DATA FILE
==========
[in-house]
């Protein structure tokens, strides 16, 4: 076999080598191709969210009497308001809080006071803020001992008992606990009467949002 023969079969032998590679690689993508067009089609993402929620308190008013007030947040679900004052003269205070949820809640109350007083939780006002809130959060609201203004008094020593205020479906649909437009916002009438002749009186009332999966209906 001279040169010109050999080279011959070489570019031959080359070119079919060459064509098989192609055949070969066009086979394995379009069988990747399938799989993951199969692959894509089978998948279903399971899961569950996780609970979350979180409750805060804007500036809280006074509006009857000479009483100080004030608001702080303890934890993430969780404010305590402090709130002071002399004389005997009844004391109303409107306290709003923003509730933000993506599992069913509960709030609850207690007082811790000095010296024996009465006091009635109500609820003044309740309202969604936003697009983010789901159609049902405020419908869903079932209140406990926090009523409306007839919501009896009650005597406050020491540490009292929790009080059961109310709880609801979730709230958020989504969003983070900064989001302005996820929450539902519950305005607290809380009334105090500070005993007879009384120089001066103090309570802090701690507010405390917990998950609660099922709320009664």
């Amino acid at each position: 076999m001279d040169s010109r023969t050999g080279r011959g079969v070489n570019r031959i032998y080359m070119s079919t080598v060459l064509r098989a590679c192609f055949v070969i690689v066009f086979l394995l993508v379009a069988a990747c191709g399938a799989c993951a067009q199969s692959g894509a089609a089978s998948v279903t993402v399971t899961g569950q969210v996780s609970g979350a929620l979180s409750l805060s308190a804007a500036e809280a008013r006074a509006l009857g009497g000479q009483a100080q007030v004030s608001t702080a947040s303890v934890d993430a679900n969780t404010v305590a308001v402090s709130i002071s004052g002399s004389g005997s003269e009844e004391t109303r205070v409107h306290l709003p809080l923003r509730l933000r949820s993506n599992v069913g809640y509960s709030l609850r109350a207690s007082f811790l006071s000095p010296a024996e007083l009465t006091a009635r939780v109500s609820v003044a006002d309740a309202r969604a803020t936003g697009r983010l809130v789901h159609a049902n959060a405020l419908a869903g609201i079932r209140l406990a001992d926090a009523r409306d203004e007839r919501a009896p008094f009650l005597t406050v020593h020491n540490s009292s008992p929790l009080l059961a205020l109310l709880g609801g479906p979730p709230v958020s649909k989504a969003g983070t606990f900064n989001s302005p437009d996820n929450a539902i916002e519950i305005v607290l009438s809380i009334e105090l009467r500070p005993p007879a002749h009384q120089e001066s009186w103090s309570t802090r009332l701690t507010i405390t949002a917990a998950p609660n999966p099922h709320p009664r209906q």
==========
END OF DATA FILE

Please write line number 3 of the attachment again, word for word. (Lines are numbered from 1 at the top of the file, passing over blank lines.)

């Amino acid at each position: 076999m001279d040169s010109r023969t050999g080279r011959g079969v070489n570019r031959i032998y080359m070119s079919t080598v060459l064509r098989a590679c192609f055949v070969i690689v066009f086979l394995l993508v379009a069988a990747c191709g399938a799989c993951a067009q199969s692959g894509a089609a089978s998948v279903t993402v399971t899961g569950q969210v996780s609970g979350a929620l979180s409750l805060s308190a804007a500036e809280a008013r006074a509006l009857g009497g000479q009483a100080q007030v004030s608001t702080a947040s303890v934890d993430a679900n969780t404010v305590a308001v402090s709130i002071s004052g002399s004389g005997s003269e009844e004391t109303r205070v409107h306290l709003p809080l923003r509730l933000r949820s993506n599992v069913g809640y509960s709030l609850r109350a207690s007082f811790l006071s000095p010296a024996e007083l009465t006091a009635r939780v109500s609820v003044a006002d309740a309202r969604a803020t936003g697009r983010l809130v789901h159609a049902n959060a405020l419908a869903g609201i079932r209140l406990a001992d926090a009523r409306d203004e007839r919501a009896p008094f009650l005597t406050v020593h020491n540490s009292s008992p929790l009080l059961a205020l109310l709880g609801g479906p979730p709230v958020s649909k989504a969003g983070t606990f900064n989001s302005p437009d996820n929450a539902i916002e519950i305005v607290l009438s809380i009334e105090l009467r500070p005993p007879a002749h009384q120089e001066s009186w103090s309570t802090r009332l701690t507010i405390t949002a917990a998950p609660n999966p099922h709320p009664r209906q």